Long before you get to the C-Suite, or even take the next turn in your career journey, adopting the communications skills and confidence of a senior leader will make you stand out and enable others to see your potential.
Ironically, executive presence is something you must already possess to earn an executive position. Key to developing that sense of presence are the ability to project confidence and the ability to articulate your career story in a way that helps your boss and others understand your value.
“There’s no question you must first excel at your current job to position yourself for the next step. But part of that is showing up as someone company leaders can imagine in a larger role,” explains Katrina McGhee, best-selling author, founder of Loving on Me and co-leader of WFF’s 2018 Leadership Development Workshops (LDWs) READY TO LEAD: 5 Strategies to Accelerate Your Career. New this year, one-day workshop attendees in one of the 12 host cities will receive year-long interaction with session leaders and peers at no additional cost.
“Being seen as a high-potential leader involves developing a confident yet respectful presence and becoming as comfortable affirming your own brilliance as you are extolling the virtues of others, something that tends to be especially difficult for women,” McGhee cautions.
McGhee and fellow LDW presenter Elizabeth Lombardo, Ph.D., best-selling author and psychologist, will share tested strategies around WFF’s Leadership Competencies for building Awareness and Insights and optimizing your Influence & Impact — prerequisites for taking charge of your career.
Workshop participants will complete WFF’s Leadership Competency Assessment prior to the session and arrive ready to tackle key areas of opportunity. “We will start from how our internal communication affects our thinking and behavior and then work out to how the way we present ourselves to others affects how we are seen and the opportunities we are given,” McGhee explains.
Although some people naturally seem to exude confidence, presence consists of learned behaviors that enable you to command attention. “A person with executive presence is one an employer feels confident putting in front of senior leadership both internally and externally,” McGhee says. “The great news is, with intention and practice, you can develop executive presence.” Consider these tips . . .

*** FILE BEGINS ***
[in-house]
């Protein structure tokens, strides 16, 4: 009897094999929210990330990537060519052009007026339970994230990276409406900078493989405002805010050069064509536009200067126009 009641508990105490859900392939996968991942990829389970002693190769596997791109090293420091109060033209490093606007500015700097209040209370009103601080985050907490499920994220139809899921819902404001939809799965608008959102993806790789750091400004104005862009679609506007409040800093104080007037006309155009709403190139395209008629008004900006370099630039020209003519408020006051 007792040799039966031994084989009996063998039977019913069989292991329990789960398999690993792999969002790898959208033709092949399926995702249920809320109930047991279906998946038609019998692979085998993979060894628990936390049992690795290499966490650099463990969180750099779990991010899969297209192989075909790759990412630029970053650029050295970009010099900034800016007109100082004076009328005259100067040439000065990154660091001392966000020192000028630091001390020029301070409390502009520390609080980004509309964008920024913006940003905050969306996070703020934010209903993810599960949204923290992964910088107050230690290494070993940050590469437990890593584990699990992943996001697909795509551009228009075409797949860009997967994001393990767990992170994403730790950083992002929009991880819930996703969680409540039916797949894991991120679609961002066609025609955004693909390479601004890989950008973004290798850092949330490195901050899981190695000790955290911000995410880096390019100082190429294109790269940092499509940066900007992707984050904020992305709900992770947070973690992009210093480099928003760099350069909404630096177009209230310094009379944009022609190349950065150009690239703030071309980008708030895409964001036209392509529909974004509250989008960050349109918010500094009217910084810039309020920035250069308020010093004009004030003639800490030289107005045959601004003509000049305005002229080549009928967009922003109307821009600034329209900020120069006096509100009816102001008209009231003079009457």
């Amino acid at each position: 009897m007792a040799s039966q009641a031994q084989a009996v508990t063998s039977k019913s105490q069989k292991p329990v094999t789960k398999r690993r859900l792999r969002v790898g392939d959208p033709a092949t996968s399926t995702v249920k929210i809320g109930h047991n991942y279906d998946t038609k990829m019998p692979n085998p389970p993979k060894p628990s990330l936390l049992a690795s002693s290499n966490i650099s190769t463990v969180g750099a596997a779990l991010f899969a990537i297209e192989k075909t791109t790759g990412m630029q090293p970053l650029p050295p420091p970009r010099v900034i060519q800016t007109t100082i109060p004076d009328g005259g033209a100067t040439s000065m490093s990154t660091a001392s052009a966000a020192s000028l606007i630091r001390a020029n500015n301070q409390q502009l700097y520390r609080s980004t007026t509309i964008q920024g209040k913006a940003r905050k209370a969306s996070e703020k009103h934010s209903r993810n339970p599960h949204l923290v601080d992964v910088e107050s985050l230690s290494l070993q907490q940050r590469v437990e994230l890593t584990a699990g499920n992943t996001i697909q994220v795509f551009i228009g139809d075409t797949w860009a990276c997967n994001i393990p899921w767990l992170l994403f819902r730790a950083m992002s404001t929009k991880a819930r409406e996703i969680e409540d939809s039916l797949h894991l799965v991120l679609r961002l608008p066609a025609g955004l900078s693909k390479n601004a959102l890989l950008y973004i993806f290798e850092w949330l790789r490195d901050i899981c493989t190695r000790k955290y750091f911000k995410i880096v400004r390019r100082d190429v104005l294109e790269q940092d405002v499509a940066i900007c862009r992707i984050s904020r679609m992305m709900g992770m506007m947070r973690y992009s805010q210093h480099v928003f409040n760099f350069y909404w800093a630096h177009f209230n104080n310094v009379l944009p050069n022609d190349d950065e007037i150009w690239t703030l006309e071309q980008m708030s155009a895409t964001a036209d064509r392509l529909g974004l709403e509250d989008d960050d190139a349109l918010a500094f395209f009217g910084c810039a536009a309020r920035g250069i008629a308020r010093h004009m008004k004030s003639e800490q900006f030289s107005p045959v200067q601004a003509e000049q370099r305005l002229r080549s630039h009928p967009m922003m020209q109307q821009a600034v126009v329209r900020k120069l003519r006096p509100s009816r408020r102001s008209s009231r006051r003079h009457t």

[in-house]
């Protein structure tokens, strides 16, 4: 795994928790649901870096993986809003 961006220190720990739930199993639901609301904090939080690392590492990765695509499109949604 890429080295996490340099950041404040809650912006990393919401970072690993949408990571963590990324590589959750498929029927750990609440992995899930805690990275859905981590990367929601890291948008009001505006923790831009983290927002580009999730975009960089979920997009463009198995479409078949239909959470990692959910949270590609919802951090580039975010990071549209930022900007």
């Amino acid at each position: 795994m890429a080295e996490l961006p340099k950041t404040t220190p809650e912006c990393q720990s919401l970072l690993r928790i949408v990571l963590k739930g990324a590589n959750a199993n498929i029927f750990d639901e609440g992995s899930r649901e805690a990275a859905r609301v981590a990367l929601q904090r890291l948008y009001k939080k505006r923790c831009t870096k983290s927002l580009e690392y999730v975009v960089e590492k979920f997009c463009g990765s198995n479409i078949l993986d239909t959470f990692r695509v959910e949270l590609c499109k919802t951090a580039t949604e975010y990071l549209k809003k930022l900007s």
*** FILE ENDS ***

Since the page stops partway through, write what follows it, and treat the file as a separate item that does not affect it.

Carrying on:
- Start from inside out. Especially if you get nervous around higher-ups, focus on your own breathing to develop a sense of calm (which projects as confidence). Use that as an anchor to expand your focused awareness beyond yourself to your surroundings and others.
- Use your body. Carry yourself with authority and speak deliberately. Family and friends can provide helpful feedback on things you may do unconsciously that undermine your presence — such as ending sentences as if they were questions, covering your mouth when you speak or hunching over.
- Challenge yourself. Every time you do something you find scary and live to tell about it, you increase your confidence. Check out 100 Days Without Fear by confirmed scaredy-cat, TED speaker and WFF Annual Leadership Development Conference speaker Michelle Poler.
- Look the part. It is difficult for others to see you as a future executive if you dress like an intern. Pay attention to how leaders in your organization dress and target a similar level of formality or informality in your own style. Your clothes don’t need to be expensive but they do need to help you project confidence and professionalism.
- Be positive. No one loves everything about their job, boss or company. But constant complaining is boring and destructive. Figure out solutions to workplace problems and you will get noticed in a hurry for the right things.
- Connect with people. Whether one-on-one or in front of hundreds, remember you are simply talking with other human beings. See them as someone you can help with your unique expertise and you will have an easier time focusing on their needs rather than your own discomfort.
LDWS OFFER ONE-DAY WORKSHOPS WITH 365-DAY CONTENT AND SUPPORT
For the first time, WFF’s one-day Leadership Development Workshops (LDWs) with nationally-recognized speakers will feature built-in touchpoints for year-long interaction with workshop leaders and peers to help participants learn, network and grow.
“We are walking every step of the way with women to cement new skills, create new habits and rewire their brains for success,” explains workshop co-leader Elizabeth Lombardo, Ph.D. “We don’t want to impact people for a day, we want to change their lives.”
At no additional cost, LDW participants will receive:
- WFF Membership with additional online learning opportunities
- WFF Leadership Competency Assessment (online measurement tool)
- Exclusive monthly Facebook Live Webinars
- Access to WFF Lean In Circles in host cities
- Quarterly WFF Networking Pop-Up at one of our sponsor locations
- WFF Book of the Month Online MeetUp